Enry (630) | more than 3 years ago | (#34968648)

It's all very good to observe this process but since there is little we can do to stop it...

I think I see your problem.

Here's the facts:

CO2 and methane are gasses that prevent thermal energy from escaping into space
The CO2 and methane levels have been rising
Human activity generates CO2 and methane

Thus, there's nothing we can do about it?

easy fix (-1, Troll)

dlt074 (548126) | more than 3 years ago | (#34968710)

all of you that believe in man made climate change stop exhaling CO2 first. i'll observe what happens. a win win for everyone.

Re:easy fix (0)

scotch (102596) | more than 3 years ago | (#34968926)

Look, a pithy, stupid, and somewhat psychopathic argument!

Re:The meaning of random (-1, Troll)

DiamondGeezer (872237) | more than 3 years ago | (#34968712)

97% of all carbon dioxide is entirely natural in origin. Now what was your argument again?

Re:The meaning of random (3, Insightful)

Enry (630) | more than 3 years ago | (#34968756)

And we share 97% of our DNA with chimpanzees. What is your point?

Re:The meaning of random (1)

Kenja (541830) | more than 3 years ago | (#34968802)

I'm willing to bet that number is higher for some people.

Re:The meaning of random (-1, Redundant)

saleenS281 (859657) | more than 3 years ago | (#34968768)

As others have pointed out, rising based on what? How do you know what the co2 and methane levels were 1000 years ago? 2000 years ago? 100,000 years ago? "Rising" is a relative term. When we can't predict the weather accurately three hours from now, how exactly am I supposed to believe they can tell me precisely what effect we're having on the environment? It would be one thing if we were dumping toxic waste into a stream and killing everything in site. But to claim on a grand scale that we're dramatically changing weather patterns has proven in the past to be absolute rubbish (global cooling in the 70's). As others have stated, with such a small sample set, claiming to have a definitive map of what's going on does a disservice to people studying our climate.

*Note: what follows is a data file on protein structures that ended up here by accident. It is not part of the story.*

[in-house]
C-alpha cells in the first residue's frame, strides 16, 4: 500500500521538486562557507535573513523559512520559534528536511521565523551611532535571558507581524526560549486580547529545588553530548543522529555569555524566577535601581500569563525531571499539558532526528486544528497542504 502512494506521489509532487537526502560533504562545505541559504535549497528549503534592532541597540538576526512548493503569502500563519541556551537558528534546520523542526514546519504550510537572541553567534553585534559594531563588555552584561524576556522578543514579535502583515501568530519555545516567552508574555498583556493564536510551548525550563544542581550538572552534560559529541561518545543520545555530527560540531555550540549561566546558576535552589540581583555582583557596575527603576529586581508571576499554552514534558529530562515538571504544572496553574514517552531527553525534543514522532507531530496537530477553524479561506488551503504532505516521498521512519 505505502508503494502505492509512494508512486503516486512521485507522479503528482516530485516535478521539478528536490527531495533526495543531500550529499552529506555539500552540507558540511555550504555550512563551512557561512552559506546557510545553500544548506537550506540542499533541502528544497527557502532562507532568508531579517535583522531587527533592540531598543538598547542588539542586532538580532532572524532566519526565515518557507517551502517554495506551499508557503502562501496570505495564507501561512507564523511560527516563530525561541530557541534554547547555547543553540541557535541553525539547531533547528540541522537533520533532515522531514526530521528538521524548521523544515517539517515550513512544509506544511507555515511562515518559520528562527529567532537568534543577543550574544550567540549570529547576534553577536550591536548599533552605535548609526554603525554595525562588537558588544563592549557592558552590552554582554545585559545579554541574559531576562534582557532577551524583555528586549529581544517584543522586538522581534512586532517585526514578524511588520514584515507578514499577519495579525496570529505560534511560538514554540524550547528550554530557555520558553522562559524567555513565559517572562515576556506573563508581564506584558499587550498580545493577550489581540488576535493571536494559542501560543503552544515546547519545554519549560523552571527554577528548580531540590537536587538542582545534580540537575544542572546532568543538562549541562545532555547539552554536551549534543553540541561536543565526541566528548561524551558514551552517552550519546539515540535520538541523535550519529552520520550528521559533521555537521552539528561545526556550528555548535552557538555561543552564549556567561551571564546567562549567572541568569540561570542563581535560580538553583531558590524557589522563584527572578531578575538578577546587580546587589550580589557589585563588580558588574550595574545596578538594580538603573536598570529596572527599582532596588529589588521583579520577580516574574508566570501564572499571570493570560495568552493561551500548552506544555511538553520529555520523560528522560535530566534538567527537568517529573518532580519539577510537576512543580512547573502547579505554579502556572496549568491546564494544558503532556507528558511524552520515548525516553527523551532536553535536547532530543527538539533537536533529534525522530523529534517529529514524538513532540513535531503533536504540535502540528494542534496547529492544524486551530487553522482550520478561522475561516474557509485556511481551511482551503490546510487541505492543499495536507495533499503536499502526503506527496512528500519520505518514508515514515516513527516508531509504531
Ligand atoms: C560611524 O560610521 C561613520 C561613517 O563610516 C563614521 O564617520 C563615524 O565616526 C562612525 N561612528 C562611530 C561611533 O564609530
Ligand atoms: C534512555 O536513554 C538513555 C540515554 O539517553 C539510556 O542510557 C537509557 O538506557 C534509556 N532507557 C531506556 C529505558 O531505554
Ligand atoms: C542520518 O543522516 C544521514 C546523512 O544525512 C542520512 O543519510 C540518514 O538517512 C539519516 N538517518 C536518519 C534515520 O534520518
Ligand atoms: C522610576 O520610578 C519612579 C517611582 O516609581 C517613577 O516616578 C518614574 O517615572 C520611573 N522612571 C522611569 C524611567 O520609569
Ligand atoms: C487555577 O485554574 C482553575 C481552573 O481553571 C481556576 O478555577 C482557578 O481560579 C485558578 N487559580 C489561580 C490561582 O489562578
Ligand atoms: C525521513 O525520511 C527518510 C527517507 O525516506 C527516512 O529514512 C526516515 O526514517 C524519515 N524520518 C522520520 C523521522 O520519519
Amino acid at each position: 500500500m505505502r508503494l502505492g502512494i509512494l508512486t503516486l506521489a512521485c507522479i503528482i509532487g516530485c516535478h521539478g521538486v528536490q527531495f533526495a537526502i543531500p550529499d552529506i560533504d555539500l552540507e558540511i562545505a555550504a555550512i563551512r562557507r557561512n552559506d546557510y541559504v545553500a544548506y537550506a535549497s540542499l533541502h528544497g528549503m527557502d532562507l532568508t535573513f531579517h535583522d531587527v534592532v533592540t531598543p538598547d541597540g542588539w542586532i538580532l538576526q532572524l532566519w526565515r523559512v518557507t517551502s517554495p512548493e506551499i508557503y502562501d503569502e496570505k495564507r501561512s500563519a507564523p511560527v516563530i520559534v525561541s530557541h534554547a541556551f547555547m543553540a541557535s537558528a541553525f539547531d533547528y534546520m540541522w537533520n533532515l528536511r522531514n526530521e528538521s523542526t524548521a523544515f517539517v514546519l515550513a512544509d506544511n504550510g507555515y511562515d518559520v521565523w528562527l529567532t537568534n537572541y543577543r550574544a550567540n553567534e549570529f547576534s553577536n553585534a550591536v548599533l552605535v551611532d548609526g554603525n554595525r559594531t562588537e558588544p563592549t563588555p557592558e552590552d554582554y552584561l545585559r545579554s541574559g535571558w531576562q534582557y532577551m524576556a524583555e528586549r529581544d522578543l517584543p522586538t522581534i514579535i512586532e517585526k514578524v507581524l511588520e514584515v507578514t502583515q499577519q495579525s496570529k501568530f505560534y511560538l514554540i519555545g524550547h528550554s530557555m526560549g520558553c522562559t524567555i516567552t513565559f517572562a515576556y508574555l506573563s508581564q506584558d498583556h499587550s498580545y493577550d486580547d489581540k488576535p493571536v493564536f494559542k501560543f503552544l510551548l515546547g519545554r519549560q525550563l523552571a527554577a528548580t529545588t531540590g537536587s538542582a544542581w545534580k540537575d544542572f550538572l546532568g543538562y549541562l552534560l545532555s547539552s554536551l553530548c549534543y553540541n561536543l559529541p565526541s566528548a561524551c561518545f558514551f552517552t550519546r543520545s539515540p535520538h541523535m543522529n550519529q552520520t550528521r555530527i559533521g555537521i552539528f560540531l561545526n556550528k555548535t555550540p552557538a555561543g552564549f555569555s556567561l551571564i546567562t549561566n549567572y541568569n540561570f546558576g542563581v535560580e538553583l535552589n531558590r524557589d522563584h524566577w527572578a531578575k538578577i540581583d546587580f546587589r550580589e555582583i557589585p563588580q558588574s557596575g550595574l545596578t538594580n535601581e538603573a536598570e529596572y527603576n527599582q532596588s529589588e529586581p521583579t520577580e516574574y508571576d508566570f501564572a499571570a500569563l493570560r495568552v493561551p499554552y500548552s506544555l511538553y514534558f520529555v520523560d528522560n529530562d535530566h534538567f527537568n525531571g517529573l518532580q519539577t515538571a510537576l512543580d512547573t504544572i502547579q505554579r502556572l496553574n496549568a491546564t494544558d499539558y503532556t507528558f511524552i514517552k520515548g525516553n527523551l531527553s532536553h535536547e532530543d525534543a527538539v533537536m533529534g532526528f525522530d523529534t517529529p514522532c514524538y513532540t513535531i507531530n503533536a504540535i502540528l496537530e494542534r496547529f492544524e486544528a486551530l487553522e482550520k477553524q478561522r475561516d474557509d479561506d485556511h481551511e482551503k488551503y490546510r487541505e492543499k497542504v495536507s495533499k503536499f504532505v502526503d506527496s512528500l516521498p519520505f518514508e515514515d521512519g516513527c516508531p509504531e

Re:The meaning of random (4, Informative)

Kenja (541830) | more than 3 years ago | (#34968776)

You know from ice, fossil and biological records.

Re:The meaning of random (2, Insightful)

Burnhard (1031106) | more than 3 years ago | (#34968868)

Yes and if you look at the temperature, which you "know" from the same sources, you will see very clearly that today's temperature is cold compared to the historical average. Not only that, you'll discover that the level of variability we are experiencing now is no different to the level of variability expressed in the historical or geological record. So please, remind me why certain activists are running around screaming that civilisation is going to end, and people like you are nodding in agreement?

Re:The meaning of random (5, Interesting)

Enry (630) | more than 3 years ago | (#34968832)

As others have pointed out, rising based on what? How do you know what the co2 and methane levels were 1000 years ago? 2000 years ago? 100,000 years ago?

Ice cores [wikimedia.org] how do they work?

When we can't predict the weather accurately three hours from now, how exactly am I supposed to believe they can tell me precisely what effect we're having on the environment?

When you don't know the difference between weather and climate, how do you know what you're talking about?